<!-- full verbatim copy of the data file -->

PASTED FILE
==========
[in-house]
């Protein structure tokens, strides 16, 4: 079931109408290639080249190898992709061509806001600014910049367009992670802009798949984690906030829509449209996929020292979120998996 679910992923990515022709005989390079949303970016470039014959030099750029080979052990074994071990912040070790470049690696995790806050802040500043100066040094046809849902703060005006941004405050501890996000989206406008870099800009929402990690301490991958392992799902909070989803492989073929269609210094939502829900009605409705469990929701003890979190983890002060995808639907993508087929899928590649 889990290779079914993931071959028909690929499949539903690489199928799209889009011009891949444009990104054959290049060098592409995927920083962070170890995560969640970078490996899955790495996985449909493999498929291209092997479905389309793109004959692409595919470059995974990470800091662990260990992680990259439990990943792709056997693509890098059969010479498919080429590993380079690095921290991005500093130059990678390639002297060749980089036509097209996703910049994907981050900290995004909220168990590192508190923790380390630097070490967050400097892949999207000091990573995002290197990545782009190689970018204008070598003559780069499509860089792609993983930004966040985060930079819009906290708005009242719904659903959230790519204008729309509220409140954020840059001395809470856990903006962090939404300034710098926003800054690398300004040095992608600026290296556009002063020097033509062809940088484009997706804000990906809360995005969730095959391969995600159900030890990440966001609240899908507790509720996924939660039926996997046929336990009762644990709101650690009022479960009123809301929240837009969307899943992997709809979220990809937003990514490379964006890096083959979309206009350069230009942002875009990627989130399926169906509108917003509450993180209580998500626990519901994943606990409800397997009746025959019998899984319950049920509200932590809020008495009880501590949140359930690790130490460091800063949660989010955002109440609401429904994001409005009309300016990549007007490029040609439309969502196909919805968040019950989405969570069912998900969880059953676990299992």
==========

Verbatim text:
[in-house]
């Protein structure tokens, strides 16, 4: 079931109408290639080249190898992709061509806001600014910049367009992670802009798949984690906030829509449209996929020292979120998996 679910992923990515022709005989390079949303970016470039014959030099750029080979052990074994071990912040070790470049690696995790806050802040500043100066040094046809849902703060005006941004405050501890996000989206406008870099800009929402990690301490991958392992799902909070989803492989073929269609210094939502829900009605409705469990929701003890979190983890002060995808639907993508087929899928590649 889990290779079914993931071959028909690929499949539903690489199928799209889009011009891949444009990104054959290049060098592409995927920083962070170890995560969640970078490996899955790495996985449909493999498929291209092997479905389309793109004959692409595919470059995974990470800091662990260990992680990259439990990943792709056997693509890098059969010479498919080429590993380079690095921290991005500093130059990678390639002297060749980089036509097209996703910049994907981050900290995004909220168990590192508190923790380390630097070490967050400097892949999207000091990573995002290197990545782009190689970018204008070598003559780069499509860089792609993983930004966040985060930079819009906290708005009242719904659903959230790519204008729309509220409140954020840059001395809470856990903006962090939404300034710098926003800054690398300004040095992608600026290296556009002063020097033509062809940088484009997706804000990906809360995005969730095959391969995600159900030890990440966001609240899908507790509720996924939660039926996997046929336990009762644990709101650690009022479960009123809301929240837009969307899943992997709809979220990809937003990514490379964006890096083959979309206009350069230009942002875009990627989130399926169906509108917003509450993180209580998500626990519901994943606990409800397997009746025959019998899984319950049920509200932590809020008495009880501590949140359930690790130490460091800063949660989010955002109440609401429904994001409005009309300016990549007007490029040609439309969502196909919805968040019950989405969570069912998900969880059953676990299992």